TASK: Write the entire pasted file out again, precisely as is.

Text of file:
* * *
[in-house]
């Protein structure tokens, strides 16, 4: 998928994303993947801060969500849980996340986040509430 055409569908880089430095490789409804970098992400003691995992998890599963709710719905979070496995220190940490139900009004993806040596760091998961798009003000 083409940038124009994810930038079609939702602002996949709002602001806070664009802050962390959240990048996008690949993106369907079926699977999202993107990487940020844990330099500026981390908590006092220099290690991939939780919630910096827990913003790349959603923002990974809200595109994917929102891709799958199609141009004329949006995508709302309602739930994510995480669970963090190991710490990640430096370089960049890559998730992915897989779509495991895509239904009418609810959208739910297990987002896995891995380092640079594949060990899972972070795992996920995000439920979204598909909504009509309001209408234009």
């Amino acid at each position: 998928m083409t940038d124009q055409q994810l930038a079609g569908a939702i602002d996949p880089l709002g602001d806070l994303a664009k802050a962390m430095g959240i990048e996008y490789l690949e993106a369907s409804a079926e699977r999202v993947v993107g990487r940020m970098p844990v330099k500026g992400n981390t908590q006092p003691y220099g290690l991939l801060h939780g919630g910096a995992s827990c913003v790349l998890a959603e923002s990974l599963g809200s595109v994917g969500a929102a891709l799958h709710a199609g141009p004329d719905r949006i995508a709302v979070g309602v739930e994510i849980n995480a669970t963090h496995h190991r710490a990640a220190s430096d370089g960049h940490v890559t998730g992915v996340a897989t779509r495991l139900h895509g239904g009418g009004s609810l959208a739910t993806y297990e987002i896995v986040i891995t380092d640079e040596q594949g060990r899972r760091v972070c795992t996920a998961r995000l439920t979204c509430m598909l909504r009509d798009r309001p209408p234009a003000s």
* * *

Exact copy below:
[in-house]
């Protein structure tokens, strides 16, 4: 998928994303993947801060969500849980996340986040509430 055409569908880089430095490789409804970098992400003691995992998890599963709710719905979070496995220190940490139900009004993806040596760091998961798009003000 083409940038124009994810930038079609939702602002996949709002602001806070664009802050962390959240990048996008690949993106369907079926699977999202993107990487940020844990330099500026981390908590006092220099290690991939939780919630910096827990913003790349959603923002990974809200595109994917929102891709799958199609141009004329949006995508709302309602739930994510995480669970963090190991710490990640430096370089960049890559998730992915897989779509495991895509239904009418609810959208739910297990987002896995891995380092640079594949060990899972972070795992996920995000439920979204598909909504009509309001209408234009």
């Amino acid at each position: 998928m083409t940038d124009q055409q994810l930038a079609g569908a939702i602002d996949p880089l709002g602001d806070l994303a664009k802050a962390m430095g959240i990048e996008y490789l690949e993106a369907s409804a079926e699977r999202v993947v993107g990487r940020m970098p844990v330099k500026g992400n981390t908590q006092p003691y220099g290690l991939l801060h939780g919630g910096a995992s827990c913003v790349l998890a959603e923002s990974l599963g809200s595109v994917g969500a929102a891709l799958h709710a199609g141009p004329d719905r949006i995508a709302v979070g309602v739930e994510i849980n995480a669970t963090h496995h190991r710490a990640a220190s430096d370089g960049h940490v890559t998730g992915v996340a897989t779509r495991l139900h895509g239904g009418g009004s609810l959208a739910t993806y297990e987002i896995v986040i891995t380092d640079e040596q594949g060990r899972r760091v972070c795992t996920a998961r995000l439920t979204c509430m598909l909504r009509d798009r309001p209408p234009a003000s």